Next, click the right mouse button, and then click Properties on the context menu.
When the Taskbar properties window opens, click Autohide, and then click the Okay button.
Changing the screen resolution allows you to increase or decrease the size of icons, windows, and other items in Windows.
Increasing the screen resolution makes everything look smaller, and allows you to view more items on the screen at one time.
Decreasing the screen resolution makes everything look larger, and provides room for fewer items to be displayed on the screen.
To change the screen resolution, first open the Display Properties window, and then click the Settings tab.
Next, drag the mouse pointer in Desktop Area to increase or decrease the Desktop area.
Then, click the Okay button to apply the changes to the desktop.
Increasing the color depth increases the number of colors that can be displayed in Windows 95.
To increase the color depth, click the Color palette drop-down, select a color depth, and then click the Okay button to apply the changes.
You can play music CDs on your computer by using the Windows 95 CD Player.
The CD player can be found in the Multimedia program group, which is located in Accessories.
Click the Play button to begin playing the music CD in your CD ROM drive.
Clicking the Pause button will temporarily stop playing the CD.
Clicking the button a second time will resume playing the CD from the point where it was paused.
To stop playing the CD, click the stop button.
If you click the Play button after clicking the Stop button, the CD will begin playing from the beginning.
To close the CD player, click the Close button on the Title bar of the window.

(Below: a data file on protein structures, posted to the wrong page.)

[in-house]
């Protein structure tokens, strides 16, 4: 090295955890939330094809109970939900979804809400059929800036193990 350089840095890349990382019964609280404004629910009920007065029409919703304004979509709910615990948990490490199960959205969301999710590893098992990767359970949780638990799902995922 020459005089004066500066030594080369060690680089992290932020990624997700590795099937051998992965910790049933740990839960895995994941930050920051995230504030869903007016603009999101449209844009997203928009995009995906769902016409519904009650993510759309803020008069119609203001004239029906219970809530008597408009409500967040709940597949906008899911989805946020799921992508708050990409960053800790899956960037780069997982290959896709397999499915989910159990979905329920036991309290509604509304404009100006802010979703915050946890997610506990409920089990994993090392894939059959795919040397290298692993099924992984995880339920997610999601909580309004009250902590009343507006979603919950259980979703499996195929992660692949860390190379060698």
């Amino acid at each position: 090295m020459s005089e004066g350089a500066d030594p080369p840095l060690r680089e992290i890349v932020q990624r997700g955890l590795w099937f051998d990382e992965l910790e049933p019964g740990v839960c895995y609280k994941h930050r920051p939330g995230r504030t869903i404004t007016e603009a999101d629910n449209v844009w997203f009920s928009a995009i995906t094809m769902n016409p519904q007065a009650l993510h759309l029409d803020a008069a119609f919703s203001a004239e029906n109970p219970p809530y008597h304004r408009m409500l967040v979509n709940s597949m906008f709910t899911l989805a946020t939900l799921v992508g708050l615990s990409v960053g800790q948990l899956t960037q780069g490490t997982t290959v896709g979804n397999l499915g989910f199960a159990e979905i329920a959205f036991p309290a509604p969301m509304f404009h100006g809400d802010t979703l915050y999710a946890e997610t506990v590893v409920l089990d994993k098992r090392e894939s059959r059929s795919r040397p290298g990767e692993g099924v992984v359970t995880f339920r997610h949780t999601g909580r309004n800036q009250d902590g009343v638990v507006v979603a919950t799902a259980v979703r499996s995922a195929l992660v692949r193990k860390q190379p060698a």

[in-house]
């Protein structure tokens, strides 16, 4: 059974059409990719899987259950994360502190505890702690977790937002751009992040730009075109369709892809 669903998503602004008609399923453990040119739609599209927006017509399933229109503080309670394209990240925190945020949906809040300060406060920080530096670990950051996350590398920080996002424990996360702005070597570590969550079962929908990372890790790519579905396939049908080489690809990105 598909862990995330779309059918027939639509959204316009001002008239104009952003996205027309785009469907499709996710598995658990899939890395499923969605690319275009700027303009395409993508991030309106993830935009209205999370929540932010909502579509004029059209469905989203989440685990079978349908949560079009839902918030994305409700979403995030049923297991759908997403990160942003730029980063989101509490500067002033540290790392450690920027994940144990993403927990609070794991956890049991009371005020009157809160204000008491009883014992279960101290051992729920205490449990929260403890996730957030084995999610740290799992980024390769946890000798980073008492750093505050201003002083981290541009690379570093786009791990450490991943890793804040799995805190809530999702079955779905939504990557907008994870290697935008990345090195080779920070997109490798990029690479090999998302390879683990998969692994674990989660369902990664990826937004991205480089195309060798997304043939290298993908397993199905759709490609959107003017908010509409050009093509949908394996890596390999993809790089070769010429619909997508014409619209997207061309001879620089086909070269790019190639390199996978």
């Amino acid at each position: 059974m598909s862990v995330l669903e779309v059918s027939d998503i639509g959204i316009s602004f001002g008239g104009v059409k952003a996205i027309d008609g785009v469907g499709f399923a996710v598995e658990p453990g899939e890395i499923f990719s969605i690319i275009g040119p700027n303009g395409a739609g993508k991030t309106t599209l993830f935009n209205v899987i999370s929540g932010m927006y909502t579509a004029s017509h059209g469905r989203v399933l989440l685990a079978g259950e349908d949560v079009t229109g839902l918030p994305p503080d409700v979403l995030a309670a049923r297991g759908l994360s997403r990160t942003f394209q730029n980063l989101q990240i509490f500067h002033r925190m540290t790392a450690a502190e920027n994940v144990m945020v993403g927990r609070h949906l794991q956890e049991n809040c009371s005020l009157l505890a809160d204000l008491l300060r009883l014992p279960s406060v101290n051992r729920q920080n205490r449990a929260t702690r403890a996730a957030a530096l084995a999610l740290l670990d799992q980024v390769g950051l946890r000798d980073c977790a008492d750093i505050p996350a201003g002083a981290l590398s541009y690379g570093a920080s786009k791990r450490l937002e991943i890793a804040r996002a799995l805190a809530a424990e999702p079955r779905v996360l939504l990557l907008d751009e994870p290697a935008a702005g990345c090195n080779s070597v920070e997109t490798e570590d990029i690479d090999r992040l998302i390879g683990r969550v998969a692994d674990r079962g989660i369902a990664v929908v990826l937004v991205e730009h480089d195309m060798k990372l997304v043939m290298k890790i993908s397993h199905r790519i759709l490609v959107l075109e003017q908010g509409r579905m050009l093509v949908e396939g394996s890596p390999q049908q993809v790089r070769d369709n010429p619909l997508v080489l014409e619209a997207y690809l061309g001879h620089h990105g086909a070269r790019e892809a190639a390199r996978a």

To assign sound effects to events in Windows, double-click the Sound icon the the Control Panel.
The Sounds Properties window opens.
Here, you can select from several built-in sound schemes.
After selecting a scheme, click the Okay button to close the Sounds Properties window.
You can assign a sound to an individual event by clicking the event, then selecting a sound, and then clicking the Okay button.
Using Sound Recorder, you can record your own sounds, using a microphone, music CD, stereo, VCR, tape recorder, and other devices.
You can find Sound Recorder in the Multimedia program group, located in Accessories.
To record a sound, click the Record button.
To stop recording, press the Stop button.
To save the recording, click File, and then click Save on the Menu bar.
Using Media Player, you can play sound, video, and midi sequences.
Media Player is also found in the Multimedia group.
Here is a video as it appears while playing in Media Player.
Object Linking and Embedding (O.L.E.) allows you to exchange information between programs and documents, such as placing an Excel spreadsheet in a Word document..
Linked information remains in the original document. Changes that are made to the original document are reflected in the document containing the link.
Embedded information becomes part of the new document.
Changes made to the original document are not reflected in the document containing the embedded information.
Object Linking and Embedding is covered in chapter nine in the textbook.
This concludes Module 3